The First Soviet Supersonic Fighter
The MiG-19 was taken for its premier flight on 5 January 1954 by G. A. Sedov, now the chief constructor at the Mikoyan ОКБ. It is no secret that the transition to supersonic speed was lengthy, tricky, and bloody. Ivashchenko died in a MiG-17, and many pilots were lost in other OKBs and aircraft manufacturers all the world over.
Some pilots succeeded in reaching and even surpassing Mach 1 for a short while, but for the true supersonic effect one had to maintain that speed for a long time in level flight. The SM-2, the first prototype of the MiG-19, seemed to have all of the prerequisites for supersonic flight: a thin wing with a high sweep angle (57 degrees), a reduced master cross-section, and a pair of AM-5A engines, a new type of compact and efficient turbojet. But the problem proved to be far more intricate than expected. More than one person would have lost heart, but all concerned clenched their teeth and committed themselves deeply.
Work on the engine got under way when it was decided to add an afterburner to the axial flow AM-5A turbojet. Mikulin knew how to make a success of this afterburner with an efficient flame holder that did not reduce the gas rate of flow in the combustion chamber. The armorer N. I. Volkov moved two of the three cannons and their ammunition into the leading edge of the wing near the root. In this manner, empty space in the wing was filled and some much-sought-after room was made in the fuselage for new equipment.
For their part, A. G. Brunov, deputy chief constructor, and R. A. Belyakov, department manager, developed a new servodyne-powered flight control unit. The variable incidence stabilizer was replaced by a stabilator, a single pivoted tailplane (without elevator) for pitch control (also called a slab tailplane) All flight control systems were duplicated to guard against failure of the main unit, and the stabilator was fitted with a booster control and an artificial feel unit. (As explained by Bill Gunston in Jane’s Aerospace Dictionary, "In aircraft control system artificial feel can be explained by forces generated within system and fed to cockpit controls to oppose pilot demand. In fully powered or boosted system there would otherwise be no feedback and no ‘feel’ of how hard any surface was working.”) The engine flameout problems that occurred during cannon tests with the MiG-9 had not been forgotten, and everything was done to dodge the difficulty. The ejection procedures were also improved to protect the pilot at much higher speeds.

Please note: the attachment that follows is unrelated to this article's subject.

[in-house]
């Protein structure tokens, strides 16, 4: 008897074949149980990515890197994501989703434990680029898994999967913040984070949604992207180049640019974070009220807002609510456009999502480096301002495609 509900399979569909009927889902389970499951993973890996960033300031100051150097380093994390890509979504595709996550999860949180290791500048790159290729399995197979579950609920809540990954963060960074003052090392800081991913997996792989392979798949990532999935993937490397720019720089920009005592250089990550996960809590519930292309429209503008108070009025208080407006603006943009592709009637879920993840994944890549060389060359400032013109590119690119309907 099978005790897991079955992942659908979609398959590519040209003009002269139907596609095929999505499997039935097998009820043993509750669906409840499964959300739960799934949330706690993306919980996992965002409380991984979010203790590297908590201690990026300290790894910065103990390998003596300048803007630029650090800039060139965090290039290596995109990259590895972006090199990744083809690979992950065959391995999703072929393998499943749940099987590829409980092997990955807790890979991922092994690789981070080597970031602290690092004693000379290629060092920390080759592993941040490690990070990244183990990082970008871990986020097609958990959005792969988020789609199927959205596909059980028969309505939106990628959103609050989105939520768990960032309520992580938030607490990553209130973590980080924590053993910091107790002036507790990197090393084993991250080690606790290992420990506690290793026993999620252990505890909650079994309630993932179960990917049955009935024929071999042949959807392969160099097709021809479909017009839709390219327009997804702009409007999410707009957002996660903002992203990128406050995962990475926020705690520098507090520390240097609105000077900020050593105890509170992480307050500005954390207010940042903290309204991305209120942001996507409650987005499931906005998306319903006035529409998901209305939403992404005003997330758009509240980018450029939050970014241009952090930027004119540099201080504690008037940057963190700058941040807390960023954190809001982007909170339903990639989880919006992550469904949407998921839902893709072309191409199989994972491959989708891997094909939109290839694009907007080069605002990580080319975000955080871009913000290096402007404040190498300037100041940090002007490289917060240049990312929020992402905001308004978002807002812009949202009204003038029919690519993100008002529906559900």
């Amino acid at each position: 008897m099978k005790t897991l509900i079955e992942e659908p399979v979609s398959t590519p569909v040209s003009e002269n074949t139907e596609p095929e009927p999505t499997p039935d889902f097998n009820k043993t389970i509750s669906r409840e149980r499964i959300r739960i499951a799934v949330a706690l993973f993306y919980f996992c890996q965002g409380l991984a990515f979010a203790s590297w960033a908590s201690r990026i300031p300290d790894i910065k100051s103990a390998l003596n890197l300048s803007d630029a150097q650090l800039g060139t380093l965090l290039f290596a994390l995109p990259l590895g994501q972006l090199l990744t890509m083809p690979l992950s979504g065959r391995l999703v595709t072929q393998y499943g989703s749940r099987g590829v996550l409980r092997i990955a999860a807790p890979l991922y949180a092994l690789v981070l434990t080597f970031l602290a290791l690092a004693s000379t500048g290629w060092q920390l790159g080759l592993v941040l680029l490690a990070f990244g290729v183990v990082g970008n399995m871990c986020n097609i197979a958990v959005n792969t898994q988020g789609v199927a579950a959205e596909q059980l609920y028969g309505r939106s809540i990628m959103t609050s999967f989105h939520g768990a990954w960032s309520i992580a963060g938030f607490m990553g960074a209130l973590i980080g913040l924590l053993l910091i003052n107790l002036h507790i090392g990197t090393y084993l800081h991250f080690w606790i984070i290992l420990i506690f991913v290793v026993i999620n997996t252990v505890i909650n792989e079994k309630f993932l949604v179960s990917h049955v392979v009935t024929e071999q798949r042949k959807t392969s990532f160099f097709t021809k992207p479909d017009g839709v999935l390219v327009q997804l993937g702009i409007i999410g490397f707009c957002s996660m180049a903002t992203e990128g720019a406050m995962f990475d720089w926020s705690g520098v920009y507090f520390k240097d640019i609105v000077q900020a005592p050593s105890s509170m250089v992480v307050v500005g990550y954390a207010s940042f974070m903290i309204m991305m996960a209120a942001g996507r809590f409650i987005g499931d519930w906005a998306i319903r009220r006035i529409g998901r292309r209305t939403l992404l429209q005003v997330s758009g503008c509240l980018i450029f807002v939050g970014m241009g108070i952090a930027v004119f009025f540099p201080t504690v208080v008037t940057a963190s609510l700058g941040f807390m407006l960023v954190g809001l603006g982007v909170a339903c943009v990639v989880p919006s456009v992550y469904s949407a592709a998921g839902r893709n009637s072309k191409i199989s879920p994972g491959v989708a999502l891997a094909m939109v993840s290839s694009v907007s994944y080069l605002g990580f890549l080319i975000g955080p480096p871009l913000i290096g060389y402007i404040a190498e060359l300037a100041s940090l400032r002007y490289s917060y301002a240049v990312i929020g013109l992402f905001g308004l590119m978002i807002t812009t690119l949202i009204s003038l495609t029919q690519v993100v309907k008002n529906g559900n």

A lot of useful information was collected during the SM-2 flights. Unexpected spins occurred due to the blanketing effect of the wing on the stabilator at great angles of attack (AOA). The aircraft had to be returned to the wind tunnel, and tests there led engineers to move the stabilator from the top to the base of the fin. Moreover, the location of the wing fences was modified. This is how the SM-2 became the SM-9.
At this time the North American F-100 Super Sabre could not exceed Mach 1.09. From the start Sedov reached Mach 1.3 or 1,400 km/h (756 kt) in the MiG-19 and thereby beat—unofficially—the world speed record. But there remained many youthful inadequacies to cure. The stretch of the turbine blades at high rotation speeds ceased to be a problem once new heat-resistant steel was used to make the blades. The inadequate roll handling was improved by placing spoilers ahead of the ailerons. The longitudinal swings noticed at high speeds vanished thanks to the new artificial feel system. The pressure surges felt on the rudder pedals at transonic speed were remedied by initiating a vortex flow—or burbling—on the rear of the fuselage. All of this was done step by step.
Only fourteen months after the SM-9’s first flight, two production MiG-19s were delivered to a hghter regiment. The MiG-19 was mass – produced and operated in many countries.